Tuesday, February 17, 2015

Identity & the Gospel for the Judges 19 Woman (He was Torn for the 12 Tribes)

Identity and the Gospel Message for the Judges 19 Woman

Whenever the passage in Judges 19 is read, pastors and speakers alike typically take great care to caution their hearers about horrific events told concerning the concubine, her suffering, and her unredeemed disposition. Additionally most studies do well placing Judges 19 within the larger context of the book of Judges and bringing out the doctrine of the depravity of man whereby everyone did right in their own eyes, because in those days there was no king to rule.

Yet, the story of the Judges 19 woman requires more than a magnifying glass on her sinful condition and the sinfulness of others in the culture around her. Yes, absolutely, the wages of sin is death, and Judges 19 does graphically depict this for us. But it is my continued hope that women (and men alike) see how Christ redeems the hopeless state of the Judges 19 woman by bringing the Gospel message to bear even in those utterly hard and dark passages.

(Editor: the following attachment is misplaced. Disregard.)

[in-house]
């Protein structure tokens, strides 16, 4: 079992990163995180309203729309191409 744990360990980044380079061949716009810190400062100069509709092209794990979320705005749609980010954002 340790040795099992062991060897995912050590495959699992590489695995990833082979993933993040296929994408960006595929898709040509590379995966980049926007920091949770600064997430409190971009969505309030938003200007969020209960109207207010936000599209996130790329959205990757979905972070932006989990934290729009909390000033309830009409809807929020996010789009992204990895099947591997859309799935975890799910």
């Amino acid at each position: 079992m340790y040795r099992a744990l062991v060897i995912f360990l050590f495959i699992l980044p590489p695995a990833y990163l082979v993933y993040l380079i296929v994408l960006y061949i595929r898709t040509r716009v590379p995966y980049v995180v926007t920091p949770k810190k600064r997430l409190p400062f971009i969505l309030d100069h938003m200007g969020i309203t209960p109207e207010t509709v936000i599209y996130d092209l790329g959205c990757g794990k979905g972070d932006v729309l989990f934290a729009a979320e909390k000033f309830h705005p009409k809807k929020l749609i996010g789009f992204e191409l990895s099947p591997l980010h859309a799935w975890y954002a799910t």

We might first start by thinking about the covenantal concept of identity. To this end, I found it quite interesting to note that none of the characters in Judges 19 are named. They are all anonymous entities, which is likely intended to achieve several different things, as many commentators believe. A common view is that the Levite, the stranger, and the concubine are representatives, like the literary “everyman” that ties us back to the point at the time of the Judges, everyone did what was right in their own eyes. In this way, the concubine is meant to represent the people of Israel as a whole who had been enslaved by sin, given over to wickedness by the very leaders who were responsible for their well-being. But there are some other layers of meaning here concerning the anonymity of the concubine. For instance, concubines who were barren or who did not provide a male heir to their masters were generally not named in the Hebrew Scriptures. A concubine would only derive a unique identity from fulfilling the particular role of heir-bearing and otherwise would typically not be remembered within the historical covenant. Interestingly, today when we think of women who are enslaved by sexual sin or who have been given over to the illicit and dehumanizing acts of sexual abuse, they become objectified and defined by their sinful acts. The shame they bear, both spiritually and culturally, often causes them to go underground, becoming anonymous entities whose lives matter little either to their new masters or the culture around them.